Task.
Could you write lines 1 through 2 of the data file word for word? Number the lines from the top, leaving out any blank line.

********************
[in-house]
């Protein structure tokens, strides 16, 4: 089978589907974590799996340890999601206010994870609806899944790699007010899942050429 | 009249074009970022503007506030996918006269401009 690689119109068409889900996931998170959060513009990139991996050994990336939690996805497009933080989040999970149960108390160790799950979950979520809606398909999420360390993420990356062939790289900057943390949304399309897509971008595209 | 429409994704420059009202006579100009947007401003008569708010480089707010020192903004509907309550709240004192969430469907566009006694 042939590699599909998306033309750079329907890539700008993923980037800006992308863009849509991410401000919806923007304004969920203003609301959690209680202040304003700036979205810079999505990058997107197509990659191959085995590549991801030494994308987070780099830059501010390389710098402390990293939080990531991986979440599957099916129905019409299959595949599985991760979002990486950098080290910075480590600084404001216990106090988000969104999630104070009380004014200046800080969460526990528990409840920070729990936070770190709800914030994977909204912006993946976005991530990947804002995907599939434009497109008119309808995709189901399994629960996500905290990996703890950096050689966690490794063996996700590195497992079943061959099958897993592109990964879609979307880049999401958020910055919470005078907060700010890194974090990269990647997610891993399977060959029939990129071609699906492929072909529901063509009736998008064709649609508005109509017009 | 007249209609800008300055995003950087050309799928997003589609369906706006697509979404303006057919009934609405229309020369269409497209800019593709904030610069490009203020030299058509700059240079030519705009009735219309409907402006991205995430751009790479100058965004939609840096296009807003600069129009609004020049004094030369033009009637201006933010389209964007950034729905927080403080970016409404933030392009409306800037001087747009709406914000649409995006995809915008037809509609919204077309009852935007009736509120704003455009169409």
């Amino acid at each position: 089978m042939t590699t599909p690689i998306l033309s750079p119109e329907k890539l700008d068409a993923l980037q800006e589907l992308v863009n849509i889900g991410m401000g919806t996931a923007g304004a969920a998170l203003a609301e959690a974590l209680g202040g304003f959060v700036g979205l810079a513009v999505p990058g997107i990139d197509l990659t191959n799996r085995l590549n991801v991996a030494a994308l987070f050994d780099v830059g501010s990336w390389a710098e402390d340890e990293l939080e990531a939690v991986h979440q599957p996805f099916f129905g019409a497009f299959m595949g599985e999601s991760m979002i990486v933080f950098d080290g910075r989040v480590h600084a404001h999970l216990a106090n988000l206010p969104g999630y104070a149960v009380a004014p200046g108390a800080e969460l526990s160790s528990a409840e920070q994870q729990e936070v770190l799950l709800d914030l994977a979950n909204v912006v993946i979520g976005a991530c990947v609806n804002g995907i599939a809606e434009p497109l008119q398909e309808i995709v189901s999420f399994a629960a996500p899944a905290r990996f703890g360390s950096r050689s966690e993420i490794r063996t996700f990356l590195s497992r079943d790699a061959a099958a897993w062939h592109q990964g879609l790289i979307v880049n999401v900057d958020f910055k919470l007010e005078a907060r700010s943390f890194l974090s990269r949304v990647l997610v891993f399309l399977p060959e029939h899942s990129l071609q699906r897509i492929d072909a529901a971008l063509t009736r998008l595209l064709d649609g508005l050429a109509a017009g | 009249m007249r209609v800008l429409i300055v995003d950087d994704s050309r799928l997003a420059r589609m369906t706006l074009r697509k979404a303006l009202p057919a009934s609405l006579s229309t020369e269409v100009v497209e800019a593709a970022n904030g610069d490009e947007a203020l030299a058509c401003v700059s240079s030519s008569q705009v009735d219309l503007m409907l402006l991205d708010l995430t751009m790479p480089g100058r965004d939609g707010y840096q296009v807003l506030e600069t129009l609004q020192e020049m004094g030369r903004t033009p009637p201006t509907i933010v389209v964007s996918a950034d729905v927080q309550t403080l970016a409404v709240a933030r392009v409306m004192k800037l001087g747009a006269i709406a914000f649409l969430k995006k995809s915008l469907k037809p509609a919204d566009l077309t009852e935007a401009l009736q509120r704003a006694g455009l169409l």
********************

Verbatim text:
[in-house]
């Protein structure tokens, strides 16, 4: 089978589907974590799996340890999601206010994870609806899944790699007010899942050429 | 009249074009970022503007506030996918006269401009 690689119109068409889900996931998170959060513009990139991996050994990336939690996805497009933080989040999970149960108390160790799950979950979520809606398909999420360390993420990356062939790289900057943390949304399309897509971008595209 | 429409994704420059009202006579100009947007401003008569708010480089707010020192903004509907309550709240004192969430469907566009006694 042939590699599909998306033309750079329907890539700008993923980037800006992308863009849509991410401000919806923007304004969920203003609301959690209680202040304003700036979205810079999505990058997107197509990659191959085995590549991801030494994308987070780099830059501010390389710098402390990293939080990531991986979440599957099916129905019409299959595949599985991760979002990486950098080290910075480590600084404001216990106090988000969104999630104070009380004014200046800080969460526990528990409840920070729990936070770190709800914030994977909204912006993946976005991530990947804002995907599939434009497109008119309808995709189901399994629960996500905290990996703890950096050689966690490794063996996700590195497992079943061959099958897993592109990964879609979307880049999401958020910055919470005078907060700010890194974090990269990647997610891993399977060959029939990129071609699906492929072909529901063509009736998008064709649609508005109509017009 | 007249209609800008300055995003950087050309799928997003589609369906706006697509979404303006057919009934609405229309020369269409497209800019593709904030610069490009203020030299058509700059240079030519705009009735219309409907402006991205995430751009790479100058965004939609840096296009807003600069129009609004020049004094030369033009009637201006933010389209964007950034729905927080403080970016409404933030392009409306800037001087747009709406914000649409995006995809915008037809509609919204077309009852935007009736509120704003455009169409």